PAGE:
Read more of our Fantastic Fest 2015 coverage here.
A few years back the documentary The King of Kong chronicled the underdog story of a man, against all classic video game nerd snob odds, setting out to claim the world record high score in Donkey Kong. It took the festival circuit (and geek hearts) by storm as it was a classic narrative of a guy, who nobody in the world of classic competitive gaming knew, going up against the Apollo Creed of competitors – and winning. Man Vs. Snake tells a similar tale, and even features some of the same cast of real people, but presents itself less as man vs. man for arcade game supremacy, but as man and rebel man and Italian man vs. arcade game – but, still, yes for supremacy.
Being a child of the ’80s I can honestly say if someone were to bring up The Nibbler in conversation regarding favorite arcade games of childhood that I’d probably lie and say “Oh yeah! that game!” while thinking “Oh no! What game?” I could count on zero hands the number of people I’d asked “What is The Nibbler” who responded with anything more than confusion. The Nibbler is a game, and in fact sets itself apart from other classic arcade games of the past as being the first game to have a billion point scoring system. You could score 999,999,999 points in the game before the game reset the score counter. Nobody had ever gotten that high. To do so would, mathematically, require someone to be in front of the game for no less than 30+ hours of continuous game play. It’s an arcade game (so there’s no pausing to go to the restroom) and the game is structured in such a way that the farther you get into it the faster the game gets – meaning that as your reflexes begin to go caput and mental faculties slow down the game requires that you be at your processing best. It’s like running a marathon on a treadmill and for the last 5 miles you’re required to sprint up a hill.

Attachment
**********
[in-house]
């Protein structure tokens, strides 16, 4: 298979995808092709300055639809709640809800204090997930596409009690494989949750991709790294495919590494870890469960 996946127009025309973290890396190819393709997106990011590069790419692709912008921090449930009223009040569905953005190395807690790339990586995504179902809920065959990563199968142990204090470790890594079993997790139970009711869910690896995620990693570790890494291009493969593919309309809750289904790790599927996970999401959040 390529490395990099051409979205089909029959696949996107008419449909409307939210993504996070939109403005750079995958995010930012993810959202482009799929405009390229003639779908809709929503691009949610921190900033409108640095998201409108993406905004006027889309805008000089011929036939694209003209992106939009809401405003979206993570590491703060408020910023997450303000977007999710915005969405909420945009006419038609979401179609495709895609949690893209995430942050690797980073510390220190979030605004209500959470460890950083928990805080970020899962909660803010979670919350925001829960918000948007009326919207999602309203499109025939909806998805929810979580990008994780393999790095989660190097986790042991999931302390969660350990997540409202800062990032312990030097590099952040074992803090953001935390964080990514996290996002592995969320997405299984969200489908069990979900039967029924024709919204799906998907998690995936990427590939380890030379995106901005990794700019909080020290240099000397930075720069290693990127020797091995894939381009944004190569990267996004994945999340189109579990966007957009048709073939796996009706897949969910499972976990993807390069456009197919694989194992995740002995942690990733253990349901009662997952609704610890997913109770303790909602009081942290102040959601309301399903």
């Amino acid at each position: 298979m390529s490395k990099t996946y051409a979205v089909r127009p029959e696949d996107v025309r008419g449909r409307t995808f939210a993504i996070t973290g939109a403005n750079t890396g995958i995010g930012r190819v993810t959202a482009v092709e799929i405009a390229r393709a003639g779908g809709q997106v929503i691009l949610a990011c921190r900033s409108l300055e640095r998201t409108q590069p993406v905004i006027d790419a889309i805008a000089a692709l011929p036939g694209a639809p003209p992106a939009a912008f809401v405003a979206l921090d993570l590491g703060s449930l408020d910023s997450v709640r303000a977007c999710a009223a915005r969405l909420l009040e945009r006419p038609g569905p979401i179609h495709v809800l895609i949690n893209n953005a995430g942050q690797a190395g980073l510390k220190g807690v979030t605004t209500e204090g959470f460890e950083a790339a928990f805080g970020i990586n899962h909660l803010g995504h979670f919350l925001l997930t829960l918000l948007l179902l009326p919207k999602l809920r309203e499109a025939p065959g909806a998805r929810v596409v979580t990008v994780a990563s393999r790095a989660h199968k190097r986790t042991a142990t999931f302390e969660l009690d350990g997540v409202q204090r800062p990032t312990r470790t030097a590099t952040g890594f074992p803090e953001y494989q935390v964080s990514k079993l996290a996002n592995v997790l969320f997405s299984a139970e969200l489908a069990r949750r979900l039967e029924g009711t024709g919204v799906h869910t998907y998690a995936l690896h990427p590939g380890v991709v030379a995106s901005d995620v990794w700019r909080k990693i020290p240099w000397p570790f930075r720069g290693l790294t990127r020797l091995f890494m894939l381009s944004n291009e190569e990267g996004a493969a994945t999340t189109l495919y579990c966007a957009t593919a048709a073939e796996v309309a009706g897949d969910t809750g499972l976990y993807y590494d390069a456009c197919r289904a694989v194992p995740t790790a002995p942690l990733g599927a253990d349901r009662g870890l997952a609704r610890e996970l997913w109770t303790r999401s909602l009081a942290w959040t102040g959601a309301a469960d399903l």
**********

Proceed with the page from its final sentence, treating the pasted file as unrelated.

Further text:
It can be done though, and in the early 1980’s a teenager named Tim McVey (no, not that one) was able to do it. He became the first person on the planet to earn over 1 billion points on the only game where one could earn over 1 billion points. Tim was given a key to the town, his own arcade game of The Nibbler, and a reheated bowl of macaroni and cheese – and life went on.
On the other side of the world, in Italy, another young boy was tracking the world gaming records and set his own sights on attaining the high score for The Nibbler. He, also, was able to exceed the 1 billion point threshold – unceremoniously sans re-heated mac and cheese (despite being in Italy, the world capital of macaroni, and cheese) – and broke Tim’s world record. However, the laws and rules of world record-breaking feats in the video game community are none-too-kind to accomplishments not witnessed, or documented in full, of the game play. Despite ample evidence of the score the young Italian never received the world recognition of having the world’s highest score in the world’s highest scoring-able game. His eventual discovery of the claim, though, was all that was necessary for Tim to dust off his gaming chops and come out of retirement to reclaim his throne as the world’s greatest player in the game that few seem to recall ever existed.